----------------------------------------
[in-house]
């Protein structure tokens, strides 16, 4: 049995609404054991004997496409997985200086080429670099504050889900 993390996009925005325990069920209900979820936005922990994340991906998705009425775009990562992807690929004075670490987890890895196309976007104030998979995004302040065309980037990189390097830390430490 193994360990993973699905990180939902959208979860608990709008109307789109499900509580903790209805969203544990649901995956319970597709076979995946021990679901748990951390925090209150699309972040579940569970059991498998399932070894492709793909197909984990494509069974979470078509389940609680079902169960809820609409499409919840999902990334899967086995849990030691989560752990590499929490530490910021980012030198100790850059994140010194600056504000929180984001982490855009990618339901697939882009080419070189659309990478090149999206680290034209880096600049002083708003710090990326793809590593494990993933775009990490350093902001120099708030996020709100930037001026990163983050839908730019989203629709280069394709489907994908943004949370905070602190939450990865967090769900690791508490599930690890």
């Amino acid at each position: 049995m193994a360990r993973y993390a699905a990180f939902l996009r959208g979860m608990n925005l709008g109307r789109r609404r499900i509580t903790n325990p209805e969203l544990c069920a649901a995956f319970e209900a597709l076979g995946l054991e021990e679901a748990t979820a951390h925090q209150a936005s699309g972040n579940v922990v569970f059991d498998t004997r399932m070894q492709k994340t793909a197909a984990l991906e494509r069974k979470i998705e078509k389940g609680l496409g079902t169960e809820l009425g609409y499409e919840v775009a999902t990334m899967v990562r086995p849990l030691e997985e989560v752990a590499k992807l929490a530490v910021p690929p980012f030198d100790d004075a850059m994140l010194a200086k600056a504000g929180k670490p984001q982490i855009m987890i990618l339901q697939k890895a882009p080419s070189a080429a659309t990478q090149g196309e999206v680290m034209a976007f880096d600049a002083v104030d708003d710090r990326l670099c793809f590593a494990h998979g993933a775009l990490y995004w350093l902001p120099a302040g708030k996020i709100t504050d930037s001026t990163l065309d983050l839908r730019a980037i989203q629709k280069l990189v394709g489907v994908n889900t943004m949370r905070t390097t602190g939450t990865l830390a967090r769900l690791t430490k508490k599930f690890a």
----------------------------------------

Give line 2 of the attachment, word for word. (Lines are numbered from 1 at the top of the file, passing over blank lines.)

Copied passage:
């Protein structure tokens, strides 16, 4: 049995609404054991004997496409997985200086080429670099504050889900 993390996009925005325990069920209900979820936005922990994340991906998705009425775009990562992807690929004075670490987890890895196309976007104030998979995004302040065309980037990189390097830390430490 193994360990993973699905990180939902959208979860608990709008109307789109499900509580903790209805969203544990649901995956319970597709076979995946021990679901748990951390925090209150699309972040579940569970059991498998399932070894492709793909197909984990494509069974979470078509389940609680079902169960809820609409499409919840999902990334899967086995849990030691989560752990590499929490530490910021980012030198100790850059994140010194600056504000929180984001982490855009990618339901697939882009080419070189659309990478090149999206680290034209880096600049002083708003710090990326793809590593494990993933775009990490350093902001120099708030996020709100930037001026990163983050839908730019989203629709280069394709489907994908943004949370905070602190939450990865967090769900690791508490599930690890």